On Mary Miller: Better to build than to destroy
January 10, 2021

by Rabbi Moshe Parnes, in Israel National News

It’s very easy to destroy but much harder to rebuild. It’s easy to accuse someone of anti-Semitism but very difficult to defend against such accusations.

Mary Miller, congresswoman elect from Illinois, made an observation about the importance of winning the hearts and minds of youth. She cited Hitler, clearly the most evil person modern mankind has ever had the misfortune of knowing, as her source, and she was right for doing so. It’s important for mankind to learn lessons from our enemies, even from human beasts like Hitler, so that we can understand how powerful the forces that they employed truly are, and use them for good.

The Talmud, the main source of Jewish law, philosophy and ethics, often does. It discusses the source of strength of some of the greatest enemies of the Jewish People, like the ancient Assyrians, Babylonians, Persians and Romans. The holy Talmud is hardly advocating people to model themselves after those cruel nations. It is, however, stressing the importance of drawing productive lessons from their wicked actions. If we don’t understand their successes, we can’t possibly counter them or use them for good.

Is it wrong, or anti-Semitic, to learn about the awesome influence of the media from the highly successful, and utterly wicked, Josef Goebbels, the editor of Der Sturmer, the newspaper of the Nazi party? Should we close our eyes to Hitler’s charismatic ability to persuade and deceive the masses?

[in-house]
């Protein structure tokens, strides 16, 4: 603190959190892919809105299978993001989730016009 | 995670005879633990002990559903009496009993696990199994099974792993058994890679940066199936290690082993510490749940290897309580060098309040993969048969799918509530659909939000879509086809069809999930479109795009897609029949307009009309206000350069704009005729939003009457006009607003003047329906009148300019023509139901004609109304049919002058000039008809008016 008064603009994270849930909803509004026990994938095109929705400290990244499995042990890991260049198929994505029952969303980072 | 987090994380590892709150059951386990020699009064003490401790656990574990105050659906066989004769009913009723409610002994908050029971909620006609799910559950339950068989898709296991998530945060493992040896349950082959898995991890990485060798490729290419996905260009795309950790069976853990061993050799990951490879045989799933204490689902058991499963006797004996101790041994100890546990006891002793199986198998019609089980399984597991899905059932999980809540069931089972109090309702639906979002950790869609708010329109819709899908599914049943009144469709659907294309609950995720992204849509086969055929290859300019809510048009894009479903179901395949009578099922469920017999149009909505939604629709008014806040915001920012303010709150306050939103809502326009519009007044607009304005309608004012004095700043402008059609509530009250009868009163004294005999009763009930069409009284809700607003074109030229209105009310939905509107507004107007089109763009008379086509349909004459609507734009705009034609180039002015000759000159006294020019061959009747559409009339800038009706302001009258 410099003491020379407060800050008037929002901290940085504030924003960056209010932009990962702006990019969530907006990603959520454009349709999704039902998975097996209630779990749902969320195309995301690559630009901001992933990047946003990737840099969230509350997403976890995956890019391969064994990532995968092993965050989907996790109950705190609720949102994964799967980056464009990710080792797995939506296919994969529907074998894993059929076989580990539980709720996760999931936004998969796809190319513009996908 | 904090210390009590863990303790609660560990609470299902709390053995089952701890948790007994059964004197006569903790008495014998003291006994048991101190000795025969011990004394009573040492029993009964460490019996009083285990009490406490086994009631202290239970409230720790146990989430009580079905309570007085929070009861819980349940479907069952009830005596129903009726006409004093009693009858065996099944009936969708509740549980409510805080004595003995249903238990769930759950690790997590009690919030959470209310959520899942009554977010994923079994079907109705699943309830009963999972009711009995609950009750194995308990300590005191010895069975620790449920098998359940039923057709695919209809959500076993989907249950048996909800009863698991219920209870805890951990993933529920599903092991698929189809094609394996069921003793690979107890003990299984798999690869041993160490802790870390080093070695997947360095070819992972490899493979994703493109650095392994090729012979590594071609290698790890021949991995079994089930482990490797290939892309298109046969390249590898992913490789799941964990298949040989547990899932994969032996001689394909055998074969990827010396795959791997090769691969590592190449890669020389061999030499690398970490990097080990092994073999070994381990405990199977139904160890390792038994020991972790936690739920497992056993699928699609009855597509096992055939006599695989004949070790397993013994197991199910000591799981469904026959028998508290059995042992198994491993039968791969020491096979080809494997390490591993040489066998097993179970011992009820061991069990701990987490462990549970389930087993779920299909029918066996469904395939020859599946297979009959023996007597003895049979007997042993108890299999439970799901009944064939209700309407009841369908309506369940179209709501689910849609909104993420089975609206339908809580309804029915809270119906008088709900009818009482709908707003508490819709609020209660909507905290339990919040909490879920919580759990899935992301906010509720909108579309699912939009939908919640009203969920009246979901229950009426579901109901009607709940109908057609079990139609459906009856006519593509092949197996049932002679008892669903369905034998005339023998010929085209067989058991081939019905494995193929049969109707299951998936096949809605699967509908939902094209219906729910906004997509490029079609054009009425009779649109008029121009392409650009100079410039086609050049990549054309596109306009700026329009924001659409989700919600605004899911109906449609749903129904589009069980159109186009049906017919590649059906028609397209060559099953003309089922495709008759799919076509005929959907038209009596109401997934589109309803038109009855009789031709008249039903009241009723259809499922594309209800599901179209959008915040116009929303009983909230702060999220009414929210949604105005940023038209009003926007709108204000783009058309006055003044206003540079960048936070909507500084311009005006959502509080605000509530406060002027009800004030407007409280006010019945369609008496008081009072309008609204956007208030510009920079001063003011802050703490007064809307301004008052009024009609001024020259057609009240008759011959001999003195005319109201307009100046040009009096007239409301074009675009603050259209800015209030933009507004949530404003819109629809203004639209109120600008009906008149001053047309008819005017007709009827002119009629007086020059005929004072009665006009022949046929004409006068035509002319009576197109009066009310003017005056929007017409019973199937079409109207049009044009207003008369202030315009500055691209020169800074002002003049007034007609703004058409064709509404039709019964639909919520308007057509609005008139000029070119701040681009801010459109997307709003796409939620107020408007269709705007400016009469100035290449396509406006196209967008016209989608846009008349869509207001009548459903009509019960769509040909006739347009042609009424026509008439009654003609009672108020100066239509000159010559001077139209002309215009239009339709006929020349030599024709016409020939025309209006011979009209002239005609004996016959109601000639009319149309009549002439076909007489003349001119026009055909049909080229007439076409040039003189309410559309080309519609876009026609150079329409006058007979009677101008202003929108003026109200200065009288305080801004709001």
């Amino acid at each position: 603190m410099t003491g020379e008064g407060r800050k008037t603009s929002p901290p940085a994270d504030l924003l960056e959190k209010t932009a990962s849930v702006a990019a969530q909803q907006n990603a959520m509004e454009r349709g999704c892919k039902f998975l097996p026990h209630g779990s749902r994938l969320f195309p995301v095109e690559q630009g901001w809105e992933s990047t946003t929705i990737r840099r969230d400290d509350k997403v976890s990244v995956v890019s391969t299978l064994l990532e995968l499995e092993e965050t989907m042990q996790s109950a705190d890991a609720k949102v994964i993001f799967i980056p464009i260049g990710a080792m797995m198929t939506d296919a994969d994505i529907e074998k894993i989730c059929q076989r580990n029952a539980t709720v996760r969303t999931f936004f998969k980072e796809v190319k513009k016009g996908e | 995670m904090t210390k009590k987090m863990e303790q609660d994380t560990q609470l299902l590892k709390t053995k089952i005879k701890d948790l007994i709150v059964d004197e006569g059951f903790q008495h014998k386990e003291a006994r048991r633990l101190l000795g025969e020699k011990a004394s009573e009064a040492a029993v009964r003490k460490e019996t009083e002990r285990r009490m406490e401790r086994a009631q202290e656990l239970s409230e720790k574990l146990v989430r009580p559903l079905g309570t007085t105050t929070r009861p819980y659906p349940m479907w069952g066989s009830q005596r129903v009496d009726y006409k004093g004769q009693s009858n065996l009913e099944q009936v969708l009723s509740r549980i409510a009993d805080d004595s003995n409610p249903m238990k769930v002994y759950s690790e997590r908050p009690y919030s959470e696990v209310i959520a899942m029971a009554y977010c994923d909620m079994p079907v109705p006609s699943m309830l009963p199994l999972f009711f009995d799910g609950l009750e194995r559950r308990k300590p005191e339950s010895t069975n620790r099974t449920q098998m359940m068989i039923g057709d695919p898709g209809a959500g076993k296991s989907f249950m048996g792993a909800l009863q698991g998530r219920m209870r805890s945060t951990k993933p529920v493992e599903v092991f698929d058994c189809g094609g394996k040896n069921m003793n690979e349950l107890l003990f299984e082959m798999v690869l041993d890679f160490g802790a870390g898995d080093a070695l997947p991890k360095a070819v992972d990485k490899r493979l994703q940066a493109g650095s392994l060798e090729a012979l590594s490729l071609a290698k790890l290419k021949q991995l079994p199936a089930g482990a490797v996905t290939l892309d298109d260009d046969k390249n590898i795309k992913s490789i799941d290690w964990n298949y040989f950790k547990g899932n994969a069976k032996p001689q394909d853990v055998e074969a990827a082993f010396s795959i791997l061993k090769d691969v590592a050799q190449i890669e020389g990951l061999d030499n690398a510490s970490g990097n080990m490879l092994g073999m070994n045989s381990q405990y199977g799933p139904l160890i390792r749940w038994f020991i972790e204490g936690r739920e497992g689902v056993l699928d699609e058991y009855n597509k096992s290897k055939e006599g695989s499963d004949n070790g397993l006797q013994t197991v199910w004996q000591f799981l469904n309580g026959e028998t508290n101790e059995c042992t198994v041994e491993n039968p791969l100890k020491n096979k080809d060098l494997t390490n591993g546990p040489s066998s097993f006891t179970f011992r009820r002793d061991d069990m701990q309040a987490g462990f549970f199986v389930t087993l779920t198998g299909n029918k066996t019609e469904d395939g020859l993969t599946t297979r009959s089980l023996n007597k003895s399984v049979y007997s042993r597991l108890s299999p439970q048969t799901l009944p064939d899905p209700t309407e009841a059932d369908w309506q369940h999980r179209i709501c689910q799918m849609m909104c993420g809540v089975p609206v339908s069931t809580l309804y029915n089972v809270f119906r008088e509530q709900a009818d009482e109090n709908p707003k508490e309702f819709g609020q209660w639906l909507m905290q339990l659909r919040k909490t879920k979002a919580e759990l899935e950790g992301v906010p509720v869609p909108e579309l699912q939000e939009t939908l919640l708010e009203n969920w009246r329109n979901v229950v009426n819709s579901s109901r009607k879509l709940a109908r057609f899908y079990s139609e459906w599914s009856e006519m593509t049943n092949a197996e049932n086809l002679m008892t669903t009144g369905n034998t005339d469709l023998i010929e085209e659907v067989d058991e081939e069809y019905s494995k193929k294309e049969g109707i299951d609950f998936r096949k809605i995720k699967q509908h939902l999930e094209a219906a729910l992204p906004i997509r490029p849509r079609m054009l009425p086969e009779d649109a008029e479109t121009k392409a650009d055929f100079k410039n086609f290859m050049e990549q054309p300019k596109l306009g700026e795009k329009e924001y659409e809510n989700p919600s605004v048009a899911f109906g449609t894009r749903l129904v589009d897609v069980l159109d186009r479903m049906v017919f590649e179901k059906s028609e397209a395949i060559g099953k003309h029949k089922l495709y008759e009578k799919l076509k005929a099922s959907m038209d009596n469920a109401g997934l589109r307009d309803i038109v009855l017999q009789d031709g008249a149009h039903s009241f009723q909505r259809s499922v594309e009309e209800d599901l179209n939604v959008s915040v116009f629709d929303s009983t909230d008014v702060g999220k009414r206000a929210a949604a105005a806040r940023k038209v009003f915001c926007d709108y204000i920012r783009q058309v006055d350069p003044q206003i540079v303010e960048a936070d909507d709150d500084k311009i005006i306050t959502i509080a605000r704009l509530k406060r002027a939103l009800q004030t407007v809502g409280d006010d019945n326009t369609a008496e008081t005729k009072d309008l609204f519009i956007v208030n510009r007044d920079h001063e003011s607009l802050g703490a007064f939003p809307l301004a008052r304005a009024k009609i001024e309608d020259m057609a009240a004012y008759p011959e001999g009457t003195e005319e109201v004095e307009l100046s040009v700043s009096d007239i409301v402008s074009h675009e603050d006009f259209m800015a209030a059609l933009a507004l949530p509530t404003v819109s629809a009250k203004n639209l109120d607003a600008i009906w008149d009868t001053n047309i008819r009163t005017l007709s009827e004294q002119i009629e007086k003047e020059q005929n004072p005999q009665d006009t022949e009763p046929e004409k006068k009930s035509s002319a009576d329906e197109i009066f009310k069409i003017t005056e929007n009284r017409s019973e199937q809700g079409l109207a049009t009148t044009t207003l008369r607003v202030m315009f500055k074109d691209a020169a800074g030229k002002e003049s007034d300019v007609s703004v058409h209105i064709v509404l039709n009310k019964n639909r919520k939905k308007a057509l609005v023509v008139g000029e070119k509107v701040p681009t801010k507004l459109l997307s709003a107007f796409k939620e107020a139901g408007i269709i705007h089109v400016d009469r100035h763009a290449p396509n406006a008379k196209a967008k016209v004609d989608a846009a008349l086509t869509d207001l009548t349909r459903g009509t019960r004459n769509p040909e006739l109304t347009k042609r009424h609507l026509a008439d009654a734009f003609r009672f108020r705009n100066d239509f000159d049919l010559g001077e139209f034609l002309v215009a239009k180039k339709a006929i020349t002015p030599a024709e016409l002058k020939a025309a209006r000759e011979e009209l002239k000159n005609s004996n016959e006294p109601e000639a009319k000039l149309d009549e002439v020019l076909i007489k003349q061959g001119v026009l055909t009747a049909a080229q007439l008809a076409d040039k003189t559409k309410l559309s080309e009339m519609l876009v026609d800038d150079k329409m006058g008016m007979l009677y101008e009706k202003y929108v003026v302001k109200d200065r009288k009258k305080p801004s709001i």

Can we draw no lessons from the captivating Nazi influence on extremists in modern society even long after the collapse of their malevolent regime? I think not.

Although I lost much of my extended family in the Holocaust, grew up in Brooklyn surrounded by concentration camp survivors hearing about their terrors firsthand from those who experienced them, and visited the death camps of Auschwitz, Birkenau and Mauthausen in the early 80’s, long before they became popular tourist destinations, so I could permanently imprint the reality of their horrors on my mind, I think it is foolish and counter-productive for society to learn nothing from the horrors of the recent past.

Politicians like Illinois’ Jewish, but misguided, Governor Pritzker, understand the power of words and how strong in the minds of people a racist label can be. They know that labeling a person as an anti-Semite may very well destroy that person’s career, and that may have been his intention when he condemned her and the entire Illinois GOP party. Pritzker may have gained politically from it but he certainly didn’t help the Jewish fight against true racism.

Racism is a powerful accusation. It’s a charge that is correctly leveled at those who are truly deserving of it. It belongs to the Farrakhans, Dukes and Spencers of the world. It’s something we warn the Wanocks, Ocasio-Cortezes and Mel Gibsons about. It’s not a charge to be levelled hastily without considerable forethought. It’s not automatically pinned on someone who mentions the holocaust or even Hitler, and who clearly meant no harm.

My brethren at ADL and in the Rabbinate should realize that when you use a term too often it becomes meaningless. Worse still, it becomes fodder for real anti-Semites who claim that Jews see racists under every rock in society, and even more pernicious, they use such labels to control others.

Let’s leave the anti-Semitic label for those who truly deserve it and let’s leave the well-intentioned, but perhaps societally naïve, Mary Miller alone. The Jewish People, and those who truly care for us, will only gain by it.

Rabbi Moshe B. Parnes is the Rosh Kollel of the Hollywood Community Kollel in Hollywood, FL, and the Southern Regional Vice President of the Coalition for Jewish Values.

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